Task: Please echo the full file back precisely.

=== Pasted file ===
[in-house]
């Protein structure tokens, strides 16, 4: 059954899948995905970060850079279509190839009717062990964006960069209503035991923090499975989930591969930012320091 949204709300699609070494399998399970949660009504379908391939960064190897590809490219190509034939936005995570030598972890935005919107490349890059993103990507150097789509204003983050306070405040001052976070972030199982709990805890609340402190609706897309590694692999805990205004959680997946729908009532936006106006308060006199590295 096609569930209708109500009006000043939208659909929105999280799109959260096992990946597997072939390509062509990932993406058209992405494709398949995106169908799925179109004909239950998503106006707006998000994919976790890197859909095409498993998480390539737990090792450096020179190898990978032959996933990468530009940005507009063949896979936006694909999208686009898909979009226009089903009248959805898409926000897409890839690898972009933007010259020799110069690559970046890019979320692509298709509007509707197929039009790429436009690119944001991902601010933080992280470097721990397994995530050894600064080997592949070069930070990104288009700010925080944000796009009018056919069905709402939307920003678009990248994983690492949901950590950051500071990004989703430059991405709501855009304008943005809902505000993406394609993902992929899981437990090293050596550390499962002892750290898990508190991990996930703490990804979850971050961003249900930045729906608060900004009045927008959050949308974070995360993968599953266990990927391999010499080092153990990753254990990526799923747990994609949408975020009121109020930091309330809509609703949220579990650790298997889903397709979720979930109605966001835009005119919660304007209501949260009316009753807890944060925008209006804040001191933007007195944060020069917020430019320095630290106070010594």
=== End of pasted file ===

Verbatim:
[in-house]
């Protein structure tokens, strides 16, 4: 059954899948995905970060850079279509190839009717062990964006960069209503035991923090499975989930591969930012320091 949204709300699609070494399998399970949660009504379908391939960064190897590809490219190509034939936005995570030598972890935005919107490349890059993103990507150097789509204003983050306070405040001052976070972030199982709990805890609340402190609706897309590694692999805990205004959680997946729908009532936006106006308060006199590295 096609569930209708109500009006000043939208659909929105999280799109959260096992990946597997072939390509062509990932993406058209992405494709398949995106169908799925179109004909239950998503106006707006998000994919976790890197859909095409498993998480390539737990090792450096020179190898990978032959996933990468530009940005507009063949896979936006694909999208686009898909979009226009089903009248959805898409926000897409890839690898972009933007010259020799110069690559970046890019979320692509298709509007509707197929039009790429436009690119944001991902601010933080992280470097721990397994995530050894600064080997592949070069930070990104288009700010925080944000796009009018056919069905709402939307920003678009990248994983690492949901950590950051500071990004989703430059991405709501855009304008943005809902505000993406394609993902992929899981437990090293050596550390499962002892750290898990508190991990996930703490990804979850971050961003249900930045729906608060900004009045927008959050949308974070995360993968599953266990990927391999010499080092153990990753254990990526799923747990994609949408975020009121109020930091309330809509609703949220579990650790298997889903397709979720979930109605966001835009005119919660304007209501949260009316009753807890944060925008209006804040001191933007007195944060020069917020430019320095630290106070010594």